Several approaches to the use of the PANSS might help raters and those leading training programs to achieve a high degree of reliability. Four core principles, summarized here, are taken from publications and lectures given by Dr. Lewis Opler over the course of many years. We summarize them briefly here so as to provide guidance to individual raters and those persons implementing training programs to improve reliability.

First principle—Read each item definition and all anchor points carefully and interpret each element as literally as possible. The process of rating PANSS items requires a very close reading of each required element. The item definition needs to be considered first to determine whether the item is applicable. If not, a score of 1 (absent) should be assigned. Any evidence suggesting the item is present should prompt a score of 2 (minimal) or higher. Particularly when determining the highest score that applies (see below), efforts should be made to not reinterpret the wording, and “impressionistic” scoring should be avoided. Terms involving “and” or “and/or” should be closely attended so as to ensure that all necessary elements are present before assigning or eliminating a score from consideration.

Second principle—Always give the highest rating that applies. Very often, raters are faced with ambiguity. It might be that the answers to queries are unclear or that the information available suggests that more than one score may be applicable. A simple solution—and a “convention” frequently applied for other instruments—is to “rate up” when more than one score might be applicable. For the PANSS, a somewhat different approach is mandated, and instead of arbitrarily moving to select a score, raters should instead always give the highest score that applies based on the available information. For example, if a patient clearly meets the criteria for a score of 3 (mild) and also for 4 (moderate) on any item, as long as all the necessary criteria for both items are met, then the patient should receive a score of 4 (moderate). In the same vein, if a patient almost meets the criteria for a score of 4 (moderate), but is clearly missing some key component, then a score of 4 (moderate) cannot be assigned.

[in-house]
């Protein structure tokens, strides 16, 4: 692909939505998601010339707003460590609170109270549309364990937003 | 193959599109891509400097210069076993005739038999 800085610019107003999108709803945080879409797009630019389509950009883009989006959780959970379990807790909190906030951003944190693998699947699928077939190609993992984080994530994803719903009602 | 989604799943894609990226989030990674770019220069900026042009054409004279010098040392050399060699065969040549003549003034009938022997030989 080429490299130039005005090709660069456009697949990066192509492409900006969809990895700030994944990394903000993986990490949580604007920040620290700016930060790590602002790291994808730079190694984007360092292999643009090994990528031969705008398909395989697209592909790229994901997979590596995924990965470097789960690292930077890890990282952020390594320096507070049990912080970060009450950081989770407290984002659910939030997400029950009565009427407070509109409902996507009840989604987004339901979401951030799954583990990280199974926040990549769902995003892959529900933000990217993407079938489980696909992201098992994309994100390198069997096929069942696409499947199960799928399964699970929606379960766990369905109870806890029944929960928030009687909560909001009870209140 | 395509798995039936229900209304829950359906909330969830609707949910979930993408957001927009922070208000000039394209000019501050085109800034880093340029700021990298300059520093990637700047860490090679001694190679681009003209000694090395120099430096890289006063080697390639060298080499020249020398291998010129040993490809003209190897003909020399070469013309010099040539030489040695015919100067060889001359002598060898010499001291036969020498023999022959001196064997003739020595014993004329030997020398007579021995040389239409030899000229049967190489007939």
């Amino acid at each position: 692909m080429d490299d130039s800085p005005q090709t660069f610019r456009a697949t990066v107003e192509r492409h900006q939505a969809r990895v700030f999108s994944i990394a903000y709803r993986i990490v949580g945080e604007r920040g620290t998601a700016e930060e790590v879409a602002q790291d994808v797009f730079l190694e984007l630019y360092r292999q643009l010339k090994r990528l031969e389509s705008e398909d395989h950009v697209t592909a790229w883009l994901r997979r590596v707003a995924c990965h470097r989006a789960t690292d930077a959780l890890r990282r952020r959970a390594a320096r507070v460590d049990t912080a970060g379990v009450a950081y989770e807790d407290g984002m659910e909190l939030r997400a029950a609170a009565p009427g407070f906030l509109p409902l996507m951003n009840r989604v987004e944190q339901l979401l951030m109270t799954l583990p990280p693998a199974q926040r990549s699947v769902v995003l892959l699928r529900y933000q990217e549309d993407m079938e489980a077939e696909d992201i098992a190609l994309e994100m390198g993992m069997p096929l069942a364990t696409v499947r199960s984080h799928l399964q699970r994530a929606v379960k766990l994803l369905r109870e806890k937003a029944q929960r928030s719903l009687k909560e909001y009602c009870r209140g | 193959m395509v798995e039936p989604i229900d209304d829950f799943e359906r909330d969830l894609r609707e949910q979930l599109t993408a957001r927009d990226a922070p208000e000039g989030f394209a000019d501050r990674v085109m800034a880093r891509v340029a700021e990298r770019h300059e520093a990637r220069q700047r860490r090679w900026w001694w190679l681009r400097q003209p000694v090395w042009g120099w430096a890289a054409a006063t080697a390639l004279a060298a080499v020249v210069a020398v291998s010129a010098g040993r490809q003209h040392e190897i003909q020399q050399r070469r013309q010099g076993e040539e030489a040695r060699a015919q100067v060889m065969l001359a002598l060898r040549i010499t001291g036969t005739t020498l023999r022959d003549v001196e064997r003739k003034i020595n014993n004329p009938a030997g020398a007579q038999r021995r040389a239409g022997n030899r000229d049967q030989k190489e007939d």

Third principle—Always consider the reference period and time frame. Some patients are not always clear about the time frame under examination during an assessment. Typically, the PANSS is rated based on a “past week” reference period (i.e. the ratings are based on the most severe phenomenon for a given item in the past week). It is worth noting, however, that certain items based solely on nonverbal symptoms during the interview, such as Item N1 (blunted effect), will be rated based on the presentation the rater can observe during the interview. Patients might describe a wide range of experiences during the course of an assessment—including some that occurred more than one week ago. While that might reveal beliefs or ideation that is, effectively, still present, many time-delimited phenomena might not be impacted. For example, Item P7 (hostility) would not be directly impacted by a fight that the patient had four weeks ago when using the standard past week reference period.

Fourth principle—Use all available information for rating, as long as it meets the basis for rating. Instruments developed for other disorders sometimes assume a linear progression with discrete sections compartmentalized by scale item. While the Structured Clinical Interview-PANSS (SCI-PANSS) does have some relatively discrete components, it is more likely that information relevant to rating different items may be presented at any time, possibly even well after the section on an item has been completed. Patients might also give conflicting information at different points during an interview, denying a symptom initially and then endorsing it later. While it is difficult to anticipate every combination of presentations or endorsements, raters should avoid assigning item scores during the interview and should instead wait until the assessment is complete and all necessary information (including informant data) is collected. At the conclusion of the assessment, all information that is relevant and meets the basis for ratings should be taken into account in the final determination.